• Anatomy Of Fitness

The importance of STRETCHING & FLEXIBILITY.

Updated: Dec 29, 2021

Stretching is a means to achieve body flexibility and is one of the most ignored components of fitness primarily because it does not directly help burn fat or build muscle. However, stretching is as important as any other component of fitness. It makes us more flexible, increases mobility and decreases the susceptibility to injuries. The more flexible we are, the lesser is our chance of injury due to a stiff muscle. Also, stretching ensures our muscles remain supple enough to train for fat burning and muscle building. Therefore, it is critical to make stretching a part of our fitness routine. This article helps understand the importance and the science of stretching & flexibility.

Note: Although body flexibility and stretching do not mean the same, both terms have been used interchangeably for easy understanding in this article.

What is BODY FLEXIBILITY?

The ability of the body to sustain a complete range of motion around joints is called body flexibility.

What is STRETCHING?

As defined on Wikipedia - stretching is a form of physical exercise where we deliberately flex specific muscles or tendons to improve the muscle's felt elasticity and achieve a comfortable muscle tone. Stretching helps achieve body flexibility.

What are the BENEFITS of STRETCHING?

  1. Easier to keep correct posture.

  2. Better prevention of injuries.

  3. Ease and comfort in movements.

  4. Increased energy efficiency.

  5. Improved range of motion.

  6. Better overall physical performance.

What Happens when we STRETCH?

Although stretching does not help in burning fat or increasing muscle, it does help in making us more elastic and flexible.

Let us understand the role of two critical sensory receptors that help us stretch:

  1. Golgi Tendon Organ.

  2. Muscle Spindle.

The golgi tendon organ is found at the musculotendinous junction and recognises tension developed around the same when a muscle stretches. The muscle spindle is found surrounding the muscle fibres and recognises changes in the length of muscle fibres. Information on muscle tension and muscle length changes pass to the central nervous system (CNS) through sensory nerves. If tension holds for some time, the muscle fibres can separate from tendons connecting muscles to bones. The interaction between actin and myosin results in muscle contraction. The central nervous system (CNS) uncouples actin and myosin filaments to prevent damage due to separation. This process is called autogenic inhibition.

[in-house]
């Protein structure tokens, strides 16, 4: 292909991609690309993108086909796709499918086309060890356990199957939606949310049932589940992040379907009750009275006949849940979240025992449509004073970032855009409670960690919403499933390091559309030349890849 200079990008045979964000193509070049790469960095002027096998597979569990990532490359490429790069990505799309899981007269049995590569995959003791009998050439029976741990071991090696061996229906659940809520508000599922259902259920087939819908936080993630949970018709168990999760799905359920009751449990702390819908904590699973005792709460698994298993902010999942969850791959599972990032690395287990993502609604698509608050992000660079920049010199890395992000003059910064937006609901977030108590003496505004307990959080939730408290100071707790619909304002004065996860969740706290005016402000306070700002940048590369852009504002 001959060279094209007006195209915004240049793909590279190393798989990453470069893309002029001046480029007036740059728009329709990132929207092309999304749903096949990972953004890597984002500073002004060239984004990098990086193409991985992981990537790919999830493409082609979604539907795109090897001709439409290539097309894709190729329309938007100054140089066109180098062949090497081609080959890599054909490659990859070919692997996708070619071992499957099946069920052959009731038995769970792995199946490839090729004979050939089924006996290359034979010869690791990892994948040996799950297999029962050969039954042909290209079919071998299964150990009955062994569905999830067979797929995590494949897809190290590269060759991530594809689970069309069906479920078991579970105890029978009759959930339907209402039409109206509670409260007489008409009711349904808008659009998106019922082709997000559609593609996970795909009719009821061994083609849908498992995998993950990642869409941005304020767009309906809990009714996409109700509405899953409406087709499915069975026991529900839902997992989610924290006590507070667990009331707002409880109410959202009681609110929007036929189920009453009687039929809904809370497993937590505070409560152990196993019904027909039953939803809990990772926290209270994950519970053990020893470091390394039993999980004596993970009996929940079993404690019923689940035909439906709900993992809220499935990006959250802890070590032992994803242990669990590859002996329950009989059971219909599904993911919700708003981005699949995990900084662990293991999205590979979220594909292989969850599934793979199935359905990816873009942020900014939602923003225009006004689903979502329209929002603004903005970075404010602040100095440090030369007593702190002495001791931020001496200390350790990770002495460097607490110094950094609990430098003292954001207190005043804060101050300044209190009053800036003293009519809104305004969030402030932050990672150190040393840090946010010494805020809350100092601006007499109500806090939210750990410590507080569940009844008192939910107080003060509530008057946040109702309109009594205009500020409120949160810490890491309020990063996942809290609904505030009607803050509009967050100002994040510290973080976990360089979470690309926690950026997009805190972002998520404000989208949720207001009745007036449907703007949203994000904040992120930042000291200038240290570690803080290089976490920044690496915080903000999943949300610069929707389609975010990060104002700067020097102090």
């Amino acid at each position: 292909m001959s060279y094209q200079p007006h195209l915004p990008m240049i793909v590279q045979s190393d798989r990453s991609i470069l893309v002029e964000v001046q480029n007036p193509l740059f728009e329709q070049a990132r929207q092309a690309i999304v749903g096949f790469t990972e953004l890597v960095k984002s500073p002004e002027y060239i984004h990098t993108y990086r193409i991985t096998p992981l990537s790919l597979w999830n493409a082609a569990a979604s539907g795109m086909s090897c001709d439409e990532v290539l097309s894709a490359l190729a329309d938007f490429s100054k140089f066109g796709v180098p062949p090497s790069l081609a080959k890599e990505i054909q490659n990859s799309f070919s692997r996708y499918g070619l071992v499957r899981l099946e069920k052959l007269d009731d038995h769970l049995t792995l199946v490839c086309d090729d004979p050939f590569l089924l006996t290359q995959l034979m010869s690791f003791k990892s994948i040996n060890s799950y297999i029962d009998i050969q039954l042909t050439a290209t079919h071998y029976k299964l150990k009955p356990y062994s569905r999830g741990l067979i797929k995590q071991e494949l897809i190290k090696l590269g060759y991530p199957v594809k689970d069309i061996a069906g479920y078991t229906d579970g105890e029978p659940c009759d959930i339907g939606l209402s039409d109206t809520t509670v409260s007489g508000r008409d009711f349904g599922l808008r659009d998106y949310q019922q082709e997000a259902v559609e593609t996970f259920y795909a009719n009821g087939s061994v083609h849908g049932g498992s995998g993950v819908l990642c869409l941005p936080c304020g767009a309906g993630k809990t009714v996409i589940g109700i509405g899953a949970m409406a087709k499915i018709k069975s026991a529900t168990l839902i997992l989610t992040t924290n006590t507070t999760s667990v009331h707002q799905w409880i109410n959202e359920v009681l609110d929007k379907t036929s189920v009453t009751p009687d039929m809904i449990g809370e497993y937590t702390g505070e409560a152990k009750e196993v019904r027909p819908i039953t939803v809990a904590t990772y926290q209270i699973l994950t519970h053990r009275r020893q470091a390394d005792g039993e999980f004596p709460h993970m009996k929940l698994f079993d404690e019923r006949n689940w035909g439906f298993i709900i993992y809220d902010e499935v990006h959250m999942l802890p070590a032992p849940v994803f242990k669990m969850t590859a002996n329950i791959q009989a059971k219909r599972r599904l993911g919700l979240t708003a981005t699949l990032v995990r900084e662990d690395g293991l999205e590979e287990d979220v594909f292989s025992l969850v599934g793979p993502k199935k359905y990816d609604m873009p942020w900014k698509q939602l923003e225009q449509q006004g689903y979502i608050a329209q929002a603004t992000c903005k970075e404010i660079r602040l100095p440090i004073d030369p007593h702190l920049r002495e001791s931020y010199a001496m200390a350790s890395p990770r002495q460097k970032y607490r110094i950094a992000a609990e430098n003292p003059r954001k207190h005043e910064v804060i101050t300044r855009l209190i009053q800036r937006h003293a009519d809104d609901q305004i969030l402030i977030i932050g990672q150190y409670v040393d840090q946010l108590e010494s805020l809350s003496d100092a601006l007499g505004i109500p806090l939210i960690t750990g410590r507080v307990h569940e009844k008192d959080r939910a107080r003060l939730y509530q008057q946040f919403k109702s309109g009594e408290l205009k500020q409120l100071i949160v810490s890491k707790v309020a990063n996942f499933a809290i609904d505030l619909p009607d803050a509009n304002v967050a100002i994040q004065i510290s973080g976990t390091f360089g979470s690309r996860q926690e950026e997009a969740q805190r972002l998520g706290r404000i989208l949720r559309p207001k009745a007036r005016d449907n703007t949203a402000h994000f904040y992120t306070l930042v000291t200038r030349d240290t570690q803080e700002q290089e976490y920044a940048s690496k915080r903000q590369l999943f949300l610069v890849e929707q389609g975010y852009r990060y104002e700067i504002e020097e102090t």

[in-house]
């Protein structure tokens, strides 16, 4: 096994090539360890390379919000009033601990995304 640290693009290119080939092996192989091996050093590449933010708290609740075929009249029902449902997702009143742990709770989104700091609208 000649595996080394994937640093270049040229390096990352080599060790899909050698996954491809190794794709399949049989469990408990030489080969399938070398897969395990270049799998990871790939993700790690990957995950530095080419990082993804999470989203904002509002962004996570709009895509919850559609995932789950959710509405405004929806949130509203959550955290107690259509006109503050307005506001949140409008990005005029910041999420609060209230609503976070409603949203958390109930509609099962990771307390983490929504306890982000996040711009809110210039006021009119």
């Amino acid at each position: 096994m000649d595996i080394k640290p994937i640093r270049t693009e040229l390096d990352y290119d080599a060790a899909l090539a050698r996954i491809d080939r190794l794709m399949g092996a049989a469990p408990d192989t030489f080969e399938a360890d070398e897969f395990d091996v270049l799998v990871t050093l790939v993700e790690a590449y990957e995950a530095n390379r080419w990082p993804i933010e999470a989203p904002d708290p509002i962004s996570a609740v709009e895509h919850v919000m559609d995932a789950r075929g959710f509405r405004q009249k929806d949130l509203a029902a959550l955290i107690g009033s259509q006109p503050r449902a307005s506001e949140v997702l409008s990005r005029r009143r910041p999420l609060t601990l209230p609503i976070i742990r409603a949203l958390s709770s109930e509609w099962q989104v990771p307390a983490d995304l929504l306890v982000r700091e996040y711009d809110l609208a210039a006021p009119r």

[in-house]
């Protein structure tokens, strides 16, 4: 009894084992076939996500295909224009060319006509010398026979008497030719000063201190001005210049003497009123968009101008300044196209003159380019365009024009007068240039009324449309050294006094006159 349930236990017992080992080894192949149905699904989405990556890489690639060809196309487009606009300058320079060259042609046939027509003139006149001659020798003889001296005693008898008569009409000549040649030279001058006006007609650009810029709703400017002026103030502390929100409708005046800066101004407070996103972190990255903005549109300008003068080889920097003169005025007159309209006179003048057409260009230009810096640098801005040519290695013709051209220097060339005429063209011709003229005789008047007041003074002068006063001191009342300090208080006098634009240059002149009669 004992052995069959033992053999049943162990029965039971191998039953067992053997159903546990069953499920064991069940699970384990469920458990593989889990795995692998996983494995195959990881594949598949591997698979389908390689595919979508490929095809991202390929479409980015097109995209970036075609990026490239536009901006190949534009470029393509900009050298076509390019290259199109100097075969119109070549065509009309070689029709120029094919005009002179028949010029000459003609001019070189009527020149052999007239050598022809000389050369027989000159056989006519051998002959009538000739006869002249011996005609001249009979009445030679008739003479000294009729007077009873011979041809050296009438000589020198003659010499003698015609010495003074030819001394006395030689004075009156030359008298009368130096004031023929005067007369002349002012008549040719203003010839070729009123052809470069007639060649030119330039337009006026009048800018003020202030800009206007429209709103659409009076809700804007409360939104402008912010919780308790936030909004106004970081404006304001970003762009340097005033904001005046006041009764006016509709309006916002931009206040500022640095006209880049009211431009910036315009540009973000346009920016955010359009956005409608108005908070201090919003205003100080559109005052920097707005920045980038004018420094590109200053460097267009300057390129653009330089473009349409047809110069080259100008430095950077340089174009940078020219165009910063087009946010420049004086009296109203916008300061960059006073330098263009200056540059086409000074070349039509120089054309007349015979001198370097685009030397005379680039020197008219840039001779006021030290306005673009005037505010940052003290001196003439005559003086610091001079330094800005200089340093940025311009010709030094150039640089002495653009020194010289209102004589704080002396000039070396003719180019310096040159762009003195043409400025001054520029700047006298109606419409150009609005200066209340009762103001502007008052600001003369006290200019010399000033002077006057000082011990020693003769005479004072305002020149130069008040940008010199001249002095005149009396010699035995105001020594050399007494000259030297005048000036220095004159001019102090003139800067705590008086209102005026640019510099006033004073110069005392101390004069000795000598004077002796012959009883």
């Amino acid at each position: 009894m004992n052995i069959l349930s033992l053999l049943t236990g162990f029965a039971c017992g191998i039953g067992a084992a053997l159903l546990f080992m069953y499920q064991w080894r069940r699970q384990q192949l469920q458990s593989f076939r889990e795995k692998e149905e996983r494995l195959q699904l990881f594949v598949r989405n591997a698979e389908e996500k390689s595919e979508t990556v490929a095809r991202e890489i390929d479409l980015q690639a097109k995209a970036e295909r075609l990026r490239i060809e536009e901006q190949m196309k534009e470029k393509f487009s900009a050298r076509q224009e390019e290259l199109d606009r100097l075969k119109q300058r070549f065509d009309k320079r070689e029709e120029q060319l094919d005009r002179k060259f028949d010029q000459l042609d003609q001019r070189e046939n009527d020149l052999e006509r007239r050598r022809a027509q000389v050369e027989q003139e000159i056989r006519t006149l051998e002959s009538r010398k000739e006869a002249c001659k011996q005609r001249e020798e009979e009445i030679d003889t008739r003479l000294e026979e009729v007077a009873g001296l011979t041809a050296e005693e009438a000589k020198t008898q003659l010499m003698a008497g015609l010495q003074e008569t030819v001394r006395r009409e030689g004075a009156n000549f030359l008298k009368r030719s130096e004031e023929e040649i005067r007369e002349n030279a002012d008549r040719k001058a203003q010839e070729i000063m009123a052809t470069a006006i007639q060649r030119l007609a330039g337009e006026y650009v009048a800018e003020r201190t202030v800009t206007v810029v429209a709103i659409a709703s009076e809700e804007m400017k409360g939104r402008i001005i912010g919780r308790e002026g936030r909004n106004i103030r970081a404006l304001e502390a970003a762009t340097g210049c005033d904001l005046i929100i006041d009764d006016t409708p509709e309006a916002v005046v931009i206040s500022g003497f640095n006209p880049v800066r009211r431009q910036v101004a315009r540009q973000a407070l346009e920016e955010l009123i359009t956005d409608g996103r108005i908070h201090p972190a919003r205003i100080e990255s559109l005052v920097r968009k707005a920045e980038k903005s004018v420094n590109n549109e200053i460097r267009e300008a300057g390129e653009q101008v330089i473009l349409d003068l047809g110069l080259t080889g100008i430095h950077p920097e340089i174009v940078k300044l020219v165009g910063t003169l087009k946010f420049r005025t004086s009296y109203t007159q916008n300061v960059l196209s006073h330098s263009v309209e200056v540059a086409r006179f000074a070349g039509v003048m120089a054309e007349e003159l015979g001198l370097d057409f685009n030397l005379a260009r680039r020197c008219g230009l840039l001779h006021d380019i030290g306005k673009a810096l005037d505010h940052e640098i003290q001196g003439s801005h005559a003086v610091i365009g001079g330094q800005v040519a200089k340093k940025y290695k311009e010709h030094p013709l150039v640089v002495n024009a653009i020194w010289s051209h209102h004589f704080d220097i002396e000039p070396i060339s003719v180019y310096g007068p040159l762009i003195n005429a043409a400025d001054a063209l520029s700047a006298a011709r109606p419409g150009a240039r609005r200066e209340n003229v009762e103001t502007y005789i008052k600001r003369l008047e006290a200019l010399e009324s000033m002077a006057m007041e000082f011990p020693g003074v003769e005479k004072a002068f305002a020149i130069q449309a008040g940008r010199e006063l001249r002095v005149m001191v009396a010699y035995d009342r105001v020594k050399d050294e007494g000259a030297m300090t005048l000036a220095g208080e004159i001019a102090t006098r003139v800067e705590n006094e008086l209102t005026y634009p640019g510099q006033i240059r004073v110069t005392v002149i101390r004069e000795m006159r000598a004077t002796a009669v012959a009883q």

When we stretch a muscle to its limit, the CNS initially contracts the muscle as a reflex action to prevent damage and bring it back to its normal position. In about 5 seconds of holding a stretch, the pain decreases as the body realises that to prevent the muscle from decoupling with the tendon, it should relax the muscle. The muscle starts relaxing and autogenic inhibition sets. The uncoupling of actin and myosin resulting in autogenic inhibition is temporary and is more noticeable in repeat stretches. The second time we do the same stretch, there is significantly lesser pain due to less involuntary muscle contraction. We stretch with more comfort as autogenic inhibition sets. Thus, it is imperative to stretch at least twice and hold the position for a minimum of 15 to 20 seconds.

Warning:

Although stretching (holding & repeating the stretch for increased flexibility) before exercise, workout, training, or any intense activity increases mobility, it decreases the contractile ability of muscles and affects physical performance. Therefore, stretching should always be done after exercise or training.

Tips to get the most from our STRETCHING SESSIONS:

  1. Remember that stretching is a form of exercise and is as vital as any other fitness component.

  2. Stretching requires us to be calm and have mind control. Have a set-up that helps in stretching. For example, a quiet environment and soulful music help us calm down and stretch better.

  3. The moment we stretch, the muscle involuntarily contracts, and there is mild pain. Continue to hold the stretch so that autogenic inhibition sets in and the muscle relaxes.

  4. Stretch at least twice to make use of the autogenic inhibition. So, the second time we do the same stretch, it is easier than the first one.

  5. Jerky and bouncy movements do not stretch our muscles and have a high potential to cause injury.

  6. Do not hold your breath while stretching. Breathe normally.

  7. Do not overstretch as it has the potential to cause injury.

We hope the article helped us understand the importance and the science of stretching & flexibility.

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